Screen Shot 2015-07-22 at 4.18.15 PM Developers have relied on C++ for years as a workhorse language, even as many of them graduated to PHP and Perl for building Web applications and other platforms. While C++ never truly went away, it’s enjoyed something of a resurgence over the past few years. That’s due in no small part to the rise of more modern libraries that allow you to do more with less code and build modern applications more quickly than in the past. So let's look at some of these libraries you might want to use in your next project; there are many out there.

Asynchronous and Event-Based Programming

Asynchronous and event-based programming are nothing new, but they meet an important need that up until recently has been complicated to handle in C++. In the early days of network programming, you could write a function that would respond to incoming data from the modem; but when your program called the system function to await incoming data, it opened up the possibility of the function holding and not returning, which would prevent the program from doing anything else (if the function returned, your program could continue). This is known as synchronous programming, and it’s obviously not desirable as your program is effectively frozen until data arrives. Asynchronous programming, while more flexible, is also more complicated to program. If you want to do event-based, asynchronous programming in C++, you can find some pretty nice libraries to help you out. Take libevent, which is a C library that you can also use in your C++ programs. The libevent library is open source and used in many projects, including the Chrome browser and the memcached caching system. (Memcached uses libevent to help keep straight its multiple threads and passing of data between threads; also for handling the expiration of data by setting a timer event, which can then run without the memcached code having to periodically check the current time.) To learn how to use libevent, start with the libevent homepage and its documentation, then look at example code such as memcached's main code. Check out the latest C++ jobs. There are a couple of alternatives to libevent. One is libev, also written in C, which can be used in your C++ programs. The author claims it's closely modeled after libevent but without the bugs (caveat emptor). Libev received a lot of notice when it was used to provide the asynchronous event look in Node.js. However, recent versions of Node.js have abandoned libev because of problems porting it to Windows, creating another alternative: libuv, also a library written in C that can be used in your C++ programs. Although it was developed for Node.js, it's a general-purpose C library capable of use outside of Node.js.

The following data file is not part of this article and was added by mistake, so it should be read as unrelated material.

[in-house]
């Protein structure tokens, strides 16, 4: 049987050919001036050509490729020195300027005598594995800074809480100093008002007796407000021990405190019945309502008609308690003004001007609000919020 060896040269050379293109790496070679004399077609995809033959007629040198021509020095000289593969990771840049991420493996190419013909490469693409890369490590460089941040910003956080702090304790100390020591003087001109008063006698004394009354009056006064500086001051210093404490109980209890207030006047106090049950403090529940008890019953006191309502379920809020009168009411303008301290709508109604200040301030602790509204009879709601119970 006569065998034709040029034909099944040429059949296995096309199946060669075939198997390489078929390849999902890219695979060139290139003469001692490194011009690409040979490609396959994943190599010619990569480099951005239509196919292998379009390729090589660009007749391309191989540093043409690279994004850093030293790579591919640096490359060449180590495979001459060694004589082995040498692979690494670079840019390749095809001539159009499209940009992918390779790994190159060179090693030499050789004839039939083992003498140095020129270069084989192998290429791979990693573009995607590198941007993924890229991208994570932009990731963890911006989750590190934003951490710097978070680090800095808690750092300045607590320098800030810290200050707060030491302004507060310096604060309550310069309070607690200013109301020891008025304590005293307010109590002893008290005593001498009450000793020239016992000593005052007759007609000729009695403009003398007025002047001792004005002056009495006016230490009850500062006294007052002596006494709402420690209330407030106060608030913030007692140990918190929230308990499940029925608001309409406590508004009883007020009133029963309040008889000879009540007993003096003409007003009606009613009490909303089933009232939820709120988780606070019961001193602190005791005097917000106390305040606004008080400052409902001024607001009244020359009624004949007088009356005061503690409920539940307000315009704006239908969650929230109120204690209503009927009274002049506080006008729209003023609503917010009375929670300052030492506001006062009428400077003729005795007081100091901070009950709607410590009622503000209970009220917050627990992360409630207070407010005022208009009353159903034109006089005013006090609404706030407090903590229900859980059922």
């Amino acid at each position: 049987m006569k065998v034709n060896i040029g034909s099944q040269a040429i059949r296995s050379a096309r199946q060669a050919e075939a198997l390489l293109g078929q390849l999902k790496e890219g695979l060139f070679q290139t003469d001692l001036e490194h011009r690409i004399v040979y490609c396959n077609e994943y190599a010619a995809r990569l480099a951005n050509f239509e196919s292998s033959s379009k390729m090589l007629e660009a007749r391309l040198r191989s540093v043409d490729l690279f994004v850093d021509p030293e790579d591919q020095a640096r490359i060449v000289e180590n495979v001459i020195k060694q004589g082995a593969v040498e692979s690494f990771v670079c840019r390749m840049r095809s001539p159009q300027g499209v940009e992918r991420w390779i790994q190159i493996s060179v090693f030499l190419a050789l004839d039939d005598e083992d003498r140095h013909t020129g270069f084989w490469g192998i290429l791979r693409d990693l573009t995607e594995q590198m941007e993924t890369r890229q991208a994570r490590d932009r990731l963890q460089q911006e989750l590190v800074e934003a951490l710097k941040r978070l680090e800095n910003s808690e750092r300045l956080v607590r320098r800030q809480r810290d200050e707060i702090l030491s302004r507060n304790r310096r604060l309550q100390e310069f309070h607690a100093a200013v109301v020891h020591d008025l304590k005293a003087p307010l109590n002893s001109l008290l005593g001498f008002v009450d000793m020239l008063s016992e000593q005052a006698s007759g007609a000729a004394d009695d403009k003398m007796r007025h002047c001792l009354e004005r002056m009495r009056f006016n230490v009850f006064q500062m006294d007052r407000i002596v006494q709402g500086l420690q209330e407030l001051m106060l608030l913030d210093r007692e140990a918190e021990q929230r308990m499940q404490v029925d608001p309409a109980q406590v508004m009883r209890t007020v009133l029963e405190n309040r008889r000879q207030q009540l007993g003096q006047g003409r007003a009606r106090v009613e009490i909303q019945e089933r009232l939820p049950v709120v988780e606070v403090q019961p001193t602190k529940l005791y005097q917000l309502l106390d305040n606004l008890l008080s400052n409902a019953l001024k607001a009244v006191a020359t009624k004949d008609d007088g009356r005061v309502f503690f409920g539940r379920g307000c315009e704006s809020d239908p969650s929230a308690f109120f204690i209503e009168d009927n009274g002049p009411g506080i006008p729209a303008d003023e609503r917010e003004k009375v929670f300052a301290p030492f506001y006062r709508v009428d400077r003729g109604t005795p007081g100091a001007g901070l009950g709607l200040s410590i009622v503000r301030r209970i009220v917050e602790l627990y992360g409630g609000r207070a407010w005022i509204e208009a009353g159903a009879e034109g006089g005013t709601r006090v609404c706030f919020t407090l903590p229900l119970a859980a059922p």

Parallel Programming

Parallel programming techniques have been taught in schools for years. Once the sole domain of powerful supercomputers, parallel-programming algorithms are now executable on even the most basic laptops and desktops. But while those algorithms are cool, they're also complex, which translates into lots of potential bugs. Right now in the C++ world, one parallel-programming library seems to be taking the lead: OpenMP, which helps to reduce the headaches you encounter when writing multithreaded code that spans multiple cores. It also helps with vectorized code (in which you perform a single operation on multiple values all stored in a single, wide register). But with OpenMP, there’s a catch: It requires more than just a downloadable library; the compiler must specifically support it, because it relies on pragmas for declaring parallel code. (Fortunately, most compilers today do support it, including the GNU C++ compiler.) Another library that's useful for parallel programming is Threading Building Blocks (TBB), essentially a C++ template library for creating parallel code. In order to succeed with TBB, you must fully understand the concept of templates—otherwise you face a steep learning curve.

HTTP, REST, and Web Data